Do the transcripts tell the whole story of the meetings? Do you think anything important has been left out?

The transcripts are at best only a partial record of the meetings. Of the more than 2,000 pages, approximately 1,300 are actually unique (that is, not duplicates of other pages in the records). We also know that at certain points the transcriptionists were directed to stop recording the minutes (because they included the request in the transcribed minutes!). In my estimation, we have less than a quarter to one-third of the 1919 Bible Conference, which means we have to extend a certain sense of humility by recognizing that, like all history, we have a limited view of what occurred at this historic event. With that caveat, it is amazing what a rich treasure trove the minutes actually are. 

I should also mention that it appears to me, as I sorted through the originals, that someone removed some of the minutes. For example, the records at the General Conference are missing any presentations by B. G. Wilkinson, but interestingly enough, at least a small amount surfaced in the records of the Center for Adventist Research at Andrews University. How they showed up there is a mystery, but apparently someone preserved them, and I recognized in going through some papers that these were some small portions from the 1919 transcripts that appeared in another collection. Now there are some notes in the minutes that Wilkinson apparently removed some material to review at some future point after the conference. Why he did this is unknown, but it does serve as a reminder that the transcripts are partial at best.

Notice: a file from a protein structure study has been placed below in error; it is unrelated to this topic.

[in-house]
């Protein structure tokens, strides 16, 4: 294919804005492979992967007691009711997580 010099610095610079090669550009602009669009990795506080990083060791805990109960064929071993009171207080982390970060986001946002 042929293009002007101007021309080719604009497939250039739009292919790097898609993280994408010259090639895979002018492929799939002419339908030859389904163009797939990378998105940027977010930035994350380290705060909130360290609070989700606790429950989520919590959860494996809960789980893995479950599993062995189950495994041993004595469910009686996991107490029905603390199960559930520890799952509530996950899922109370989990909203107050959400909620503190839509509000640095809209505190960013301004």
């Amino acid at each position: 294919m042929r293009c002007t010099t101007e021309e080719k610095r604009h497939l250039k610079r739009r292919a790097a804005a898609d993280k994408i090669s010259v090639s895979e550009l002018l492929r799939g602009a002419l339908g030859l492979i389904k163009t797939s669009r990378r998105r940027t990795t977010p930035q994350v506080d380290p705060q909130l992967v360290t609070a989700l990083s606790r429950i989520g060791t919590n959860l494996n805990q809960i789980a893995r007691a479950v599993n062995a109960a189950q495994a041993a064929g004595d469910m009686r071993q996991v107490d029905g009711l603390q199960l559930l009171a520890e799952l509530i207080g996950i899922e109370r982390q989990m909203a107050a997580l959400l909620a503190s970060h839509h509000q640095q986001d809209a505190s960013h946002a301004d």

How did you first become interested in studying the 1919 Bible Conference? What form has your study taken? 

After my experience as an undergraduate student at Southern that I already mentioned, I came back to the topic in graduate school. At the time I was thinking about a topic in twentieth-century Adventism since so much of Adventist history has been focused on the time period encompassing Ellen White’s lifespan. I also had become very interested in scholarship on Fundamentalism, having participated in a seminar by George M. Marsden at the University of Notre Dame. This challenged me to think about Adventist history in new and challenging ways. 

As I continued to work with my adviser at the time, George Knight, he encouraged me to focus on one critical moment of the Adventist saga with Fundamentalism, noting that I had the rest of my career to flesh out the rest of the contours. So, I returned to my research, this time in much greater depth, on the 1919 Bible Conference as the focus of my PhD dissertation. 

I decided, as we approach the centennial, to distill some of the most important findings into a small, approachable book so that the average church member — who may not be familiar with all of the little details — can hopefully learn about this important event from our Adventist past.